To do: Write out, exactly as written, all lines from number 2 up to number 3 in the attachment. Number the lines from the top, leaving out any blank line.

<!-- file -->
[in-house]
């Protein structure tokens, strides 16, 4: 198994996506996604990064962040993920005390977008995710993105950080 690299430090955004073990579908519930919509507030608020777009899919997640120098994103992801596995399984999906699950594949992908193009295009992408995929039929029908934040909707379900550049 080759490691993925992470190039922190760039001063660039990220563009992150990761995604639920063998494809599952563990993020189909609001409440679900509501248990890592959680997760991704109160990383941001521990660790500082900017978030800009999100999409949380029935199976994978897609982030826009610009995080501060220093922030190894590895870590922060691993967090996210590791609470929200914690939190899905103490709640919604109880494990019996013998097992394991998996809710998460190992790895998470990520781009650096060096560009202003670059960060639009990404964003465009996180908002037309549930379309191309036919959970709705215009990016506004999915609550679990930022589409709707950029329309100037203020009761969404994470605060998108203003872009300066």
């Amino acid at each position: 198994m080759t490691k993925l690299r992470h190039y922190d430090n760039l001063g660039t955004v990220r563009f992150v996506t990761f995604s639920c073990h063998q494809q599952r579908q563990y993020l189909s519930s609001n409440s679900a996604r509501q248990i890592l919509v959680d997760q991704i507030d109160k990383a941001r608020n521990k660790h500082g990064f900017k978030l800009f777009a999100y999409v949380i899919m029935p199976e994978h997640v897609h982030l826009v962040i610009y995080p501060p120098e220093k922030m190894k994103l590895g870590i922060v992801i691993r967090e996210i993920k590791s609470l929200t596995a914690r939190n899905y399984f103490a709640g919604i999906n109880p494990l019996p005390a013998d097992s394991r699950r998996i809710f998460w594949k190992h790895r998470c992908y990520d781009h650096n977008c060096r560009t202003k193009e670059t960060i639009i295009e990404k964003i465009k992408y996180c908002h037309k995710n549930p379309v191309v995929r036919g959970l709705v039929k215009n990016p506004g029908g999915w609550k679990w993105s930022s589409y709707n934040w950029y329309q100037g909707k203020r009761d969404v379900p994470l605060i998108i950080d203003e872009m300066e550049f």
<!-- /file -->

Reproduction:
């Protein structure tokens, strides 16, 4: 198994996506996604990064962040993920005390977008995710993105950080 690299430090955004073990579908519930919509507030608020777009899919997640120098994103992801596995399984999906699950594949992908193009295009992408995929039929029908934040909707379900550049 080759490691993925992470190039922190760039001063660039990220563009992150990761995604639920063998494809599952563990993020189909609001409440679900509501248990890592959680997760991704109160990383941001521990660790500082900017978030800009999100999409949380029935199976994978897609982030826009610009995080501060220093922030190894590895870590922060691993967090996210590791609470929200914690939190899905103490709640919604109880494990019996013998097992394991998996809710998460190992790895998470990520781009650096060096560009202003670059960060639009990404964003465009996180908002037309549930379309191309036919959970709705215009990016506004999915609550679990930022589409709707950029329309100037203020009761969404994470605060998108203003872009300066």
């Amino acid at each position: 198994m080759t490691k993925l690299r992470h190039y922190d430090n760039l001063g660039t955004v990220r563009f992150v996506t990761f995604s639920c073990h063998q494809q599952r579908q563990y993020l189909s519930s609001n409440s679900a996604r509501q248990i890592l919509v959680d997760q991704i507030d109160k990383a941001r608020n521990k660790h500082g990064f900017k978030l800009f777009a999100y999409v949380i899919m029935p199976e994978h997640v897609h982030l826009v962040i610009y995080p501060p120098e220093k922030m190894k994103l590895g870590i922060v992801i691993r967090e996210i993920k590791s609470l929200t596995a914690r939190n899905y399984f103490a709640g919604i999906n109880p494990l019996p005390a013998d097992s394991r699950r998996i809710f998460w594949k190992h790895r998470c992908y990520d781009h650096n977008c060096r560009t202003k193009e670059t960060i639009i295009e990404k964003i465009k992408y996180c908002h037309k995710n549930p379309v191309v995929r036919g959970l709705v039929k215009n990016p506004g029908g999915w609550k679990w993105s930022s589409y709707n934040w950029y329309q100037g909707k203020r009761d969404v379900p994470l605060i998108i950080d203003e872009m300066e550049f």